30 Cooper Sq, New York, NY 10003, United States
During the period from 1945 till 1948, Lois studied at Cooper Union in New York City.
1083 5th Ave, New York, NY 10128, United States
In 1988, Lois became a member of the National Academy of Design.
633 West 155 Street, New York, NY 10032, United States
In 1998, Dodd was made a member of the American Academy and Institute of Arts and Letters.
Dodd in her Cushing studio, located in a barn next to her house.
During the period from 1945 till 1948, Lois studied at Cooper Union in New York City. In 2004, she received an Honorary Degree from the Lyme Academy College of Fine Arts.
Just after the end of World War II, as part of the wave of New York modernists to explore the coast of Maine, Dodd helped to change the face of painting in the state. Being a member of a group of artists, including Fairfield Porter, Rackstraw Downes, Alex Katz, Charles DuBack and Neil Welliver, Lois spent her summers in the Mid-Coast region, surrounding Penobscot Bay. Working away from the city and its urbane art circles allowed the artists the freedom to explore new modes of painting, both landscapes and figures, that were a bane in the epoch of Abstract Expressionism.
In 1952, Lois, together with four other artists, founded the Tanager Gallery, where she exhibited her work from 1952 to 1962. Between 1962 and 1975, she worked as a member of the Artist’s Housing committee. In 1971, she began to teach at Brooklyn College and the Skowhegan School of Painting and Sculpture, where, in 1980, she also began serving on the Board of Governors. She remained in that teaching position at those two educational establishments until 1992. Beginning in the mid-1970's to the mid-1990's, Lois acted as a chair of the Art Department at Brooklyn College in New York City, where she also developed a graduate program in painting.
Between 1972 and 1975, Dodd served as a chairperson of the Cooper Square Community Development Committee. The same year, in 1972, she was made a board member of The Lower East Side Printshop in New York City. In 1977, Lois served on the Board of Advisors at the Artist’s Choice Museum. During the period from 1990 till 1993, Dodd was on Advisory Board of the Colby College Museum of Art.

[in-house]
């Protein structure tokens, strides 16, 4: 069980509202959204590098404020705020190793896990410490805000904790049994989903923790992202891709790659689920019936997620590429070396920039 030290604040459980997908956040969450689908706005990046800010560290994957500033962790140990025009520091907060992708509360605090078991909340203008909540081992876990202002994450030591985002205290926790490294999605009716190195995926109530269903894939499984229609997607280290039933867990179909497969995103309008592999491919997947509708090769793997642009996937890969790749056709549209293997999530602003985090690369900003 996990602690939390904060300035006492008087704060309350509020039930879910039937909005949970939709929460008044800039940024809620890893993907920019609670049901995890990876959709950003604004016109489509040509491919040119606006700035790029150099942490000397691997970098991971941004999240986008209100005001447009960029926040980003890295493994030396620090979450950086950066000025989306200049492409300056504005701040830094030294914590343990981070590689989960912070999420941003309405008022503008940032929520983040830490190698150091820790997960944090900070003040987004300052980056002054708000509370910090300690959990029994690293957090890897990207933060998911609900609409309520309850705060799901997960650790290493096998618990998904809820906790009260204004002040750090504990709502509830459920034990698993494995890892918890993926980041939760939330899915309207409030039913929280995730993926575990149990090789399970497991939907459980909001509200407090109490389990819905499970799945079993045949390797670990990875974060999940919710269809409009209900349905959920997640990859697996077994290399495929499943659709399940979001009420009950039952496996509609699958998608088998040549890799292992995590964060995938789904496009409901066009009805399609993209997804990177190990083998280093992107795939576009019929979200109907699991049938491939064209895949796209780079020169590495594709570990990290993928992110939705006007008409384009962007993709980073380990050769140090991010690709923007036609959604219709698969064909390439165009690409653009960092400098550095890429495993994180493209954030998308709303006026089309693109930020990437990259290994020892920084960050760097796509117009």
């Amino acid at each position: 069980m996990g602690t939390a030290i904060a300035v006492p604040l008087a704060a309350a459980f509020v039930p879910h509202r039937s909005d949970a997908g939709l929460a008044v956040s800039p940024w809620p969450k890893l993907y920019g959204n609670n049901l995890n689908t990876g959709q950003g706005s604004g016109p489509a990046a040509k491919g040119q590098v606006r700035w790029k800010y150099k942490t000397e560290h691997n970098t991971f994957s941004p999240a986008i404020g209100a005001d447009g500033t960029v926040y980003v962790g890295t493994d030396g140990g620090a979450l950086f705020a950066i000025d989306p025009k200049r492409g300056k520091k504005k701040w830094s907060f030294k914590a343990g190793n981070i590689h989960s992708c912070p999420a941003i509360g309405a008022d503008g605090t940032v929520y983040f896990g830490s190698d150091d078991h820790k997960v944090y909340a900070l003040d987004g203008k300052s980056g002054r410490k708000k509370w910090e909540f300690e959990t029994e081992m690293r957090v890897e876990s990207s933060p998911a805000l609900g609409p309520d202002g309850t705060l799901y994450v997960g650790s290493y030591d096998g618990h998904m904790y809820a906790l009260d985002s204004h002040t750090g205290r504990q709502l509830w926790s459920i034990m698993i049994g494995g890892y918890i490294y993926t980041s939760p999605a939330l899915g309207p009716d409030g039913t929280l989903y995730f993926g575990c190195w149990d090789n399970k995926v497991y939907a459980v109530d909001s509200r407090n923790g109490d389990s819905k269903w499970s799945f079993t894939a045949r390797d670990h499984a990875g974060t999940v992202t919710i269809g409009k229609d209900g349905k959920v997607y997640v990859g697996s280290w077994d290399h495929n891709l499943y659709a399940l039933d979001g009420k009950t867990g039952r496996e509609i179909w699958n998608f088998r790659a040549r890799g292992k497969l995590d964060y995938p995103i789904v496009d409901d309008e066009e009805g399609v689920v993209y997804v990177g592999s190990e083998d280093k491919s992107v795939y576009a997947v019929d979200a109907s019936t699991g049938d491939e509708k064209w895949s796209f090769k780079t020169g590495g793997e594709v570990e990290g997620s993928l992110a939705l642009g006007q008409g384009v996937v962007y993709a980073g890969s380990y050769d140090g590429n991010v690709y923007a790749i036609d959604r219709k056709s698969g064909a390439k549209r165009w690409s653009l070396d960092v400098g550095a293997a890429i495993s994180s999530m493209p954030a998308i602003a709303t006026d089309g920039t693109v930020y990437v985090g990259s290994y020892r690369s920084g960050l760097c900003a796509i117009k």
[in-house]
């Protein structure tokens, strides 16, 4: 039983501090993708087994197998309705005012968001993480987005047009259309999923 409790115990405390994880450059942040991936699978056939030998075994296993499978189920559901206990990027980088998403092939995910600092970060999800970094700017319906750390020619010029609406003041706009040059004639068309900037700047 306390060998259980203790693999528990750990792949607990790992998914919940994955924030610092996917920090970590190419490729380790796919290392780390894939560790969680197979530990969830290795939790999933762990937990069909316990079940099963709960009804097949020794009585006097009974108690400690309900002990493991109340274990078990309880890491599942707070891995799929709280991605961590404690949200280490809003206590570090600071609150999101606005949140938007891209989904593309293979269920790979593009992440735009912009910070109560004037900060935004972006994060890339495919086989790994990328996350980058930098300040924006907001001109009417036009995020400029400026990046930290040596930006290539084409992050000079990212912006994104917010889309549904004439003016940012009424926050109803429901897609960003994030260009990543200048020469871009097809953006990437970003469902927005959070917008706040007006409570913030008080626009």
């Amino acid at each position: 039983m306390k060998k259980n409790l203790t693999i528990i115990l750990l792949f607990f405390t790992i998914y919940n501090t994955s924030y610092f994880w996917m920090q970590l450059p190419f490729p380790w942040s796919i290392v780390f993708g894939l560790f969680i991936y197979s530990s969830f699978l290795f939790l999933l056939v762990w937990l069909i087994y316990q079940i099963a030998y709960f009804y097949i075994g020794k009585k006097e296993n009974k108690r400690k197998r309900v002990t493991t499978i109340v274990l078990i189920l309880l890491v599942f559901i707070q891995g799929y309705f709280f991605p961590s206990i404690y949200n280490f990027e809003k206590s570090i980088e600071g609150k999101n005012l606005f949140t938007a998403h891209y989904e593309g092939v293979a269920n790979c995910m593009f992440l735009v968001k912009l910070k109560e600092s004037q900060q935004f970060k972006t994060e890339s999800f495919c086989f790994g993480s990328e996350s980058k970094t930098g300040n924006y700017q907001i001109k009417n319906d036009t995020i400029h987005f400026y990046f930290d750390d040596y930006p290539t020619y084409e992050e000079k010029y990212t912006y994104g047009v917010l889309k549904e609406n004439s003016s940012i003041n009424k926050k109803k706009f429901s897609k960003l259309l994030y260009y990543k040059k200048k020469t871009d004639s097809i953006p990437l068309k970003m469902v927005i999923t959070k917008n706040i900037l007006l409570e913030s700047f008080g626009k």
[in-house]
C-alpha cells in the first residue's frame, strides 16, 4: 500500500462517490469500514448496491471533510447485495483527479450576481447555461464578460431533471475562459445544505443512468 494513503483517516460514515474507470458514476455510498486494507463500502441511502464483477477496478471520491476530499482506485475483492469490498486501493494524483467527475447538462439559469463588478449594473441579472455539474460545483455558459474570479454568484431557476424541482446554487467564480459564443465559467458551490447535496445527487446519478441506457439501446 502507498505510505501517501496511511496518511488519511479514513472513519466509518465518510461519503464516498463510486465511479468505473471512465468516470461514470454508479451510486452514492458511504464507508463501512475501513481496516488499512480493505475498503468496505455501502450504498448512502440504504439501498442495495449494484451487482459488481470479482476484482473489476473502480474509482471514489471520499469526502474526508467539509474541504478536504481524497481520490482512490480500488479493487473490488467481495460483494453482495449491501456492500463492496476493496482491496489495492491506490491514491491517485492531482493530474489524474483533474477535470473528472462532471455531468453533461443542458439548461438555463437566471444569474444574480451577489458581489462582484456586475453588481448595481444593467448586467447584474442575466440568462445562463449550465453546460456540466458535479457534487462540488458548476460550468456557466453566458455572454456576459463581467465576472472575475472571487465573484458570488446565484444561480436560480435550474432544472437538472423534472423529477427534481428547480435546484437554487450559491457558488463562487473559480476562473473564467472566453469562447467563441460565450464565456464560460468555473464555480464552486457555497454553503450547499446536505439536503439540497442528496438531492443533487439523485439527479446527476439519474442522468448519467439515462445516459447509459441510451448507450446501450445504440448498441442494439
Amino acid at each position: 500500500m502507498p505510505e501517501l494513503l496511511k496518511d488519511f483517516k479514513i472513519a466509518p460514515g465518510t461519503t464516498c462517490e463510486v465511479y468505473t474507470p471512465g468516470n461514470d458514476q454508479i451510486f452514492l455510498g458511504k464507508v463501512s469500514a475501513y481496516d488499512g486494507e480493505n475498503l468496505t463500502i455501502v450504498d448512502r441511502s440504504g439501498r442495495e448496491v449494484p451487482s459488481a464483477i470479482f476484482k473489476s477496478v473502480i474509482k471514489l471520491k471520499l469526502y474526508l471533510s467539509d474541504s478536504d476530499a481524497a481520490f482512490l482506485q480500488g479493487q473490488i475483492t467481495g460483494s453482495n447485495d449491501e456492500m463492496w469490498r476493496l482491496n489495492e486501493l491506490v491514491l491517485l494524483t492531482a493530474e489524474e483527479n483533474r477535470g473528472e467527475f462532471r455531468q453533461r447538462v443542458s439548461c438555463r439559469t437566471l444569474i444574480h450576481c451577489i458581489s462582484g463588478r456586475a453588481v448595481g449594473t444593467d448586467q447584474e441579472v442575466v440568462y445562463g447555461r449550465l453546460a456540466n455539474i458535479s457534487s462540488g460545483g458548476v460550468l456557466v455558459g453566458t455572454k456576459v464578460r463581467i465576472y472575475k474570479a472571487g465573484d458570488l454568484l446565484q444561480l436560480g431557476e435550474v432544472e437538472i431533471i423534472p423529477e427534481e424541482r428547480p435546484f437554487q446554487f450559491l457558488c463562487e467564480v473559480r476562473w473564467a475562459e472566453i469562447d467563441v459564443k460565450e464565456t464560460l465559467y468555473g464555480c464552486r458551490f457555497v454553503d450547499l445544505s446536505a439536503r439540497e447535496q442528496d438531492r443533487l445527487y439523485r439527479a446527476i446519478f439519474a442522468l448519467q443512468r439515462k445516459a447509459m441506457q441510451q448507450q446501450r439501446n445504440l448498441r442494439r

In 2012, Dodd's work was the subject of a major retrospective, called "Catching the light", featuring over 50 works made over a 60 year period, and traveled from the Kemper Museum of Contemporary Art in Kansas City to the Portland Museum of Art in Maine.
During her career, Lois took part in many exhibitions, including those at Stable Gallery, New York City (1956), Colby College, Waterville (1977), Fischbach Gallery, New York City (1978, 1980, 1999 and 2000) and others.
Currently, Lois is a Governor Emerita at the Skowhegan School of Painting and Sculpture. She resides in New York and works in Maine.
Corner of Bakery and Tree
Queen Anne's lace
Queen Anne's lace closed
Back of Men's Hotel (From My Window)
Barn Window With White Square
Three Trunks And Dogwood
Water Gap, March
Foggy Day, February
7 to 8 AM, Spring
Cow Parsnip in Bud
Nude Seated on Grass with Yellow Hat
Purple Window + Moon
A painter of New England landscape, Lois is fascinated by shapes, and much of her work has geometric emphasis. Her subject matter includes windows, doorways, stairwells, barns, tree landscapes, rivers and woods, and it explores a world of both her psyche and physical surroundings. She excludes human figures, but the human presence is everywhere because of the included objects. Her work is a unique immersion in regionalism through modernist eyes.
In her oeuvre, Dodd refused the sources, that other artists of her generation took as a given: mass media, popular culture and the bright surfaces of a comfortable life. There is nothing glitzy about her work, neither in its subject matter nor in her use of materials. She does not celebrate excess, ownership or leisure, nor does she condemn it.
Quotations: "I’m always aware that I’m trying to get the outline of any shadows or anything like that right away before it shifts because I was attracted to the way it looked at the moment I arrived. Not the way it will look by the time I leave. If things are moving too much, and shadows are shifting, I have to outline all that quickly in order to maintain the way it looked to me when I was first attracted to it."
Quotes from others about the person
“"Lois is one serious painter." - Alex Katz, a painter and sculptor”
In her early years, Lois was married to William King, an artist and sculptor. Their marriage produced one child - Eli Benjamin. Later, the couple divorced. William died in 2015.